In this study, we examined the association of maternal weight gain on infant birth weight in four BMI groups, and we tested the IOM recommendations in this population of Danish pregnant women. We found that maternal weight gain strongly affected infant birth weight in underweight and normal weight women but less so in overweight and obese women. These latter two BMI groups were, however, quite small. The relationship between maternal weight gain and birth weight seemed to differ quite a lot in the four BMI groups. In underweight women a large weight gain led to a reduced rate of birth weight less than 3,000 g, but to an increased rate of birth weight of 4,000 g or more, whereas normal weight women, regarding infant birth weight, did not seem to benefit from a weight gain above 11–15 kg, as the rate of birth weight less than 3,000 g stalled. The association between maternal weight gain and birth weight was not significant in overweight and obese women. Our results suggest that it may be relevant to introduce recommendations for maternal weight gain in Denmark, and it is important that those recommendations be stratified according to maternal prepregnancy BMI.
Our results show that although a weight gain above recommendations in underweight women could possibly be advantageous for infant birth weight by decreasing the risk of birth weight less than 3,000 g, a large weight gain in normal weight women seems to increase the risk of birth weight of 4,000 g or more only. Our results, therefore, suggest that the upper limit for maternal weight gain in underweight women could possibly be higher, when considering optimal birth weight, whereas normal weight women should pay attention to their weight gain, which should not exceed the recommended 11.5–16 kg. Our results also suggest that overweight women should gain at least 7 kg but not more than the recommended 11.5 kg, because this would increase the risk of having a high birth weight infant without decreasing the risk of birth weight less than 3,000 g. Studies have shown that a large weight gain increases the risk of delivery complications, such as caesarean delivery and shoulder dystocia, even in the absence of macrosomia.7 This could in part be a result of an increased amount of pelvic soft tissue in obese women and women with a large weight gain.14 The association between weight gain and infant birth weight was less apparent in women with a prepregnancy BMI more than 29.0 kg/m.2 There was a similar relation between weight gain and birth weight less than 2,500 g and 4,500 g or more, but unfortunately our sample size was too small to make any conclusions regarding the risk of very low birth weight and macrosomia.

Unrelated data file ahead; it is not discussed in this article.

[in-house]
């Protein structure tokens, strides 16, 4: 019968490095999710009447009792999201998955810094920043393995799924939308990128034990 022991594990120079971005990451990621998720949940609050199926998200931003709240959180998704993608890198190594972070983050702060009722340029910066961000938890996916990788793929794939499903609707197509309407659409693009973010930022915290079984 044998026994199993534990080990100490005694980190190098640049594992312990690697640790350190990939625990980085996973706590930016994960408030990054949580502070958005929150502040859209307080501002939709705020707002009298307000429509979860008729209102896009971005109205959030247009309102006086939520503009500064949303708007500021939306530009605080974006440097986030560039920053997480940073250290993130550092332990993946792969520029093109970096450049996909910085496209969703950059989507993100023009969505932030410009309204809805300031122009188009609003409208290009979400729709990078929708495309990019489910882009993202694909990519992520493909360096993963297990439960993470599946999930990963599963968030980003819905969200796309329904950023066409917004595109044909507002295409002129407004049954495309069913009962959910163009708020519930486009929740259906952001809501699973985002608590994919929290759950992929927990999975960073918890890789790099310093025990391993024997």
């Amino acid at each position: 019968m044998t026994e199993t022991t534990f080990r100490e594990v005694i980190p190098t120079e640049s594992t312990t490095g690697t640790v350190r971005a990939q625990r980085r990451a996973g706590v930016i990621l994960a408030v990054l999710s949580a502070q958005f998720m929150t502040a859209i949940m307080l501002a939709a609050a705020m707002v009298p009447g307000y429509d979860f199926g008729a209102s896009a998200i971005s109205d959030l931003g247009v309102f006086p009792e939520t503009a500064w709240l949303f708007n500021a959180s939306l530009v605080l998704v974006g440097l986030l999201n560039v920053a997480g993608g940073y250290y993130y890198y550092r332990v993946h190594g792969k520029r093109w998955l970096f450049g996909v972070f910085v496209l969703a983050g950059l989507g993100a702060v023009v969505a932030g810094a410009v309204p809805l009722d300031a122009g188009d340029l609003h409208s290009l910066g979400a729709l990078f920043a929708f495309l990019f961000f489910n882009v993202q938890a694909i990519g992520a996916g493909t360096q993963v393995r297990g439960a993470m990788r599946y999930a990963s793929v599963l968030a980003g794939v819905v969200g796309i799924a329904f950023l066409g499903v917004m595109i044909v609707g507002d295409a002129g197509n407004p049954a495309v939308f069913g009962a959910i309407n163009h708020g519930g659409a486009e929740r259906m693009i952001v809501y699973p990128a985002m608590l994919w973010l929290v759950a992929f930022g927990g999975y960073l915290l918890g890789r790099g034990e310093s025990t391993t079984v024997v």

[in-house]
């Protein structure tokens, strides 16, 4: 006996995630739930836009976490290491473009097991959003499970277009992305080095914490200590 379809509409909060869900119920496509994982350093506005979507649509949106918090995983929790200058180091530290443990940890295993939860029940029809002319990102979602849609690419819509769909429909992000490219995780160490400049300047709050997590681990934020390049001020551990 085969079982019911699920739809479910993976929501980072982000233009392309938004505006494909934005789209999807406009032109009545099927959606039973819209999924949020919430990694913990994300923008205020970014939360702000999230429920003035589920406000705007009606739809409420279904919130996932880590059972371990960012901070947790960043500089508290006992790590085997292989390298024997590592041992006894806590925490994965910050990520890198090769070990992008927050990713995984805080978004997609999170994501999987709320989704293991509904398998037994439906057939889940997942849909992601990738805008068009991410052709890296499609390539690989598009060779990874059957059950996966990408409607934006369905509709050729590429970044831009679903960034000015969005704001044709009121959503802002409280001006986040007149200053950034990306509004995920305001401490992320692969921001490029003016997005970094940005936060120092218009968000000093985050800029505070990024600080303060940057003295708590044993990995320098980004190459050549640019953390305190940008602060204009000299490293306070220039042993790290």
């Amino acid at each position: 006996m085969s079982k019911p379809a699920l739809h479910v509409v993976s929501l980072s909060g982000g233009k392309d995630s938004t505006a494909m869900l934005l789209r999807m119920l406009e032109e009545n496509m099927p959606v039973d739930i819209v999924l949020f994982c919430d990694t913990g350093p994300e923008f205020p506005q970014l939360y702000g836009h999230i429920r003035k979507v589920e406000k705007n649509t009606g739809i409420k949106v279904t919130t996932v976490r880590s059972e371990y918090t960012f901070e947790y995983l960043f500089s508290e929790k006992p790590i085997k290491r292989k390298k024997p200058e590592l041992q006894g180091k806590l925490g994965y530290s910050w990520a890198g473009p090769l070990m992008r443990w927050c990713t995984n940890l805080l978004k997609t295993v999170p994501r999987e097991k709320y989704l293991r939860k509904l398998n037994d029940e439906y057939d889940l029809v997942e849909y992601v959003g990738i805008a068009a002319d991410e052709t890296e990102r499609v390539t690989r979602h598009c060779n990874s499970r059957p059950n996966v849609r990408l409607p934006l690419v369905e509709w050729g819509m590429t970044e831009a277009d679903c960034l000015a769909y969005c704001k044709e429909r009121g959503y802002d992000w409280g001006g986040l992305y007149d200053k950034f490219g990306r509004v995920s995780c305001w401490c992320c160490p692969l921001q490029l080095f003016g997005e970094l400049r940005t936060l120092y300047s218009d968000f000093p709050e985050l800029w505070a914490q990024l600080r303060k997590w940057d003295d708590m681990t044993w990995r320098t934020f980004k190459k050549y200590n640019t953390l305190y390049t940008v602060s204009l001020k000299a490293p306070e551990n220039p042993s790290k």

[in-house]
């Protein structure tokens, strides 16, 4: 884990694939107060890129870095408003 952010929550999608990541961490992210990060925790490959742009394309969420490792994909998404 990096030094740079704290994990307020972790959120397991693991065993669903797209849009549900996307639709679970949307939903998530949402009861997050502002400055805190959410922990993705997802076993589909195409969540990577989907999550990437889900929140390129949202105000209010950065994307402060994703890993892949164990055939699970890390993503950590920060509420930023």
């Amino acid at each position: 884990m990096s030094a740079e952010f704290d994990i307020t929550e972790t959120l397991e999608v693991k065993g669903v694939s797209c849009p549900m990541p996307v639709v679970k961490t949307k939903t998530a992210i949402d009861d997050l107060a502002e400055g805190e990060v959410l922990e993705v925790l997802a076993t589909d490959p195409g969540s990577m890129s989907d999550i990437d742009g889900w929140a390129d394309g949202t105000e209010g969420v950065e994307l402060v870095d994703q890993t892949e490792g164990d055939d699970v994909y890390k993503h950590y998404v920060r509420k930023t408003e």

Quite alarmingly, we found that nearly 34% of underweight women in this population gained less than the recommended 12.5 kg, 39% of the obese women gained less than 7 kg, and almost 10% of the obese women actually lost weight. Nearly 40% of normal weight women gained more than the recommended 16 kg and one in 10 gained more than 20 kg. One may infer that prenatal care in Scandinavia faces a great challenge. At least one observational study has shown that it is possible to limit maternal weight gain to the recommended range if women are properly advised about physical activity and dietary habits from their physicians or other health care professionals during pregnancy.15 This same study also showed that many pregnant women receive either no or inadequate advice from health care professionals concerning pregnancy weight gain. In our study, quitting smoking during pregnancy was a significant risk factor for high weight gain, whereas women with large alcohol consumption during pregnancy had a significantly lower average weight gain.